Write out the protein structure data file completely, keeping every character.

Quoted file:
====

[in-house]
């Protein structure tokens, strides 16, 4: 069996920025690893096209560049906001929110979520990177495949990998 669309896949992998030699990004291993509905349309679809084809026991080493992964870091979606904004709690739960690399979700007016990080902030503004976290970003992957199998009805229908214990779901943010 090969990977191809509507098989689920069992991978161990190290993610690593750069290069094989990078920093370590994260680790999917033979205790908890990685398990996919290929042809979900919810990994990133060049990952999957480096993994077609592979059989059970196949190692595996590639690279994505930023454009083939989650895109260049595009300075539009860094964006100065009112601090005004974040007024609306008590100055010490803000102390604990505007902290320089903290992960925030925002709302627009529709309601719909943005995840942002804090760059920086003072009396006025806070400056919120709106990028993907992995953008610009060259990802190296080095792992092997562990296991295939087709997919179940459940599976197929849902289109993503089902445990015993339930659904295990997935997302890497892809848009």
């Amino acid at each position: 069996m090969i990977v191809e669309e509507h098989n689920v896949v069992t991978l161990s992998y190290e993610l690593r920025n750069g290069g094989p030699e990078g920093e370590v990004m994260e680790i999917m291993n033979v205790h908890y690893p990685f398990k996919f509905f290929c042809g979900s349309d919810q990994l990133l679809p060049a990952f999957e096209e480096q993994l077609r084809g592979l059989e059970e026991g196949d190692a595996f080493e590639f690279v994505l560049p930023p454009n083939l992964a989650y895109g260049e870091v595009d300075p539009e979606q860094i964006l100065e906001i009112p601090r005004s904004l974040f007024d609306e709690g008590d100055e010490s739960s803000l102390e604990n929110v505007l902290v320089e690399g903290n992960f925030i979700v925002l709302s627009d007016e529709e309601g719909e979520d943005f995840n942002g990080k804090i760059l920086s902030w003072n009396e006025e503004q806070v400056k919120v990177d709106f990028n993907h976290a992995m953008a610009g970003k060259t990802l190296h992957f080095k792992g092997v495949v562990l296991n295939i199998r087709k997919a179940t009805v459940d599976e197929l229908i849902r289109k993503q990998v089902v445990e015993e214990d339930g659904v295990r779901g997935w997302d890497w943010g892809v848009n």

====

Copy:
[in-house]
């Protein structure tokens, strides 16, 4: 069996920025690893096209560049906001929110979520990177495949990998 669309896949992998030699990004291993509905349309679809084809026991080493992964870091979606904004709690739960690399979700007016990080902030503004976290970003992957199998009805229908214990779901943010 090969990977191809509507098989689920069992991978161990190290993610690593750069290069094989990078920093370590994260680790999917033979205790908890990685398990996919290929042809979900919810990994990133060049990952999957480096993994077609592979059989059970196949190692595996590639690279994505930023454009083939989650895109260049595009300075539009860094964006100065009112601090005004974040007024609306008590100055010490803000102390604990505007902290320089903290992960925030925002709302627009529709309601719909943005995840942002804090760059920086003072009396006025806070400056919120709106990028993907992995953008610009060259990802190296080095792992092997562990296991295939087709997919179940459940599976197929849902289109993503089902445990015993339930659904295990997935997302890497892809848009």
């Amino acid at each position: 069996m090969i990977v191809e669309e509507h098989n689920v896949v069992t991978l161990s992998y190290e993610l690593r920025n750069g290069g094989p030699e990078g920093e370590v990004m994260e680790i999917m291993n033979v205790h908890y690893p990685f398990k996919f509905f290929c042809g979900s349309d919810q990994l990133l679809p060049a990952f999957e096209e480096q993994l077609r084809g592979l059989e059970e026991g196949d190692a595996f080493e590639f690279v994505l560049p930023p454009n083939l992964a989650y895109g260049e870091v595009d300075p539009e979606q860094i964006l100065e906001i009112p601090r005004s904004l974040f007024d609306e709690g008590d100055e010490s739960s803000l102390e604990n929110v505007l902290v320089e690399g903290n992960f925030i979700v925002l709302s627009d007016e529709e309601g719909e979520d943005f995840n942002g990080k804090i760059l920086s902030w003072n009396e006025e503004q806070v400056k919120v990177d709106f990028n993907h976290a992995m953008a610009g970003k060259t990802l190296h992957f080095k792992g092997v495949v562990l296991n295939i199998r087709k997919a179940t009805v459940d599976e197929l229908i849902r289109k993503q990998v089902v445990e015993e214990d339930g659904v295990r779901g997935w997302d890497w943010g892809v848009n």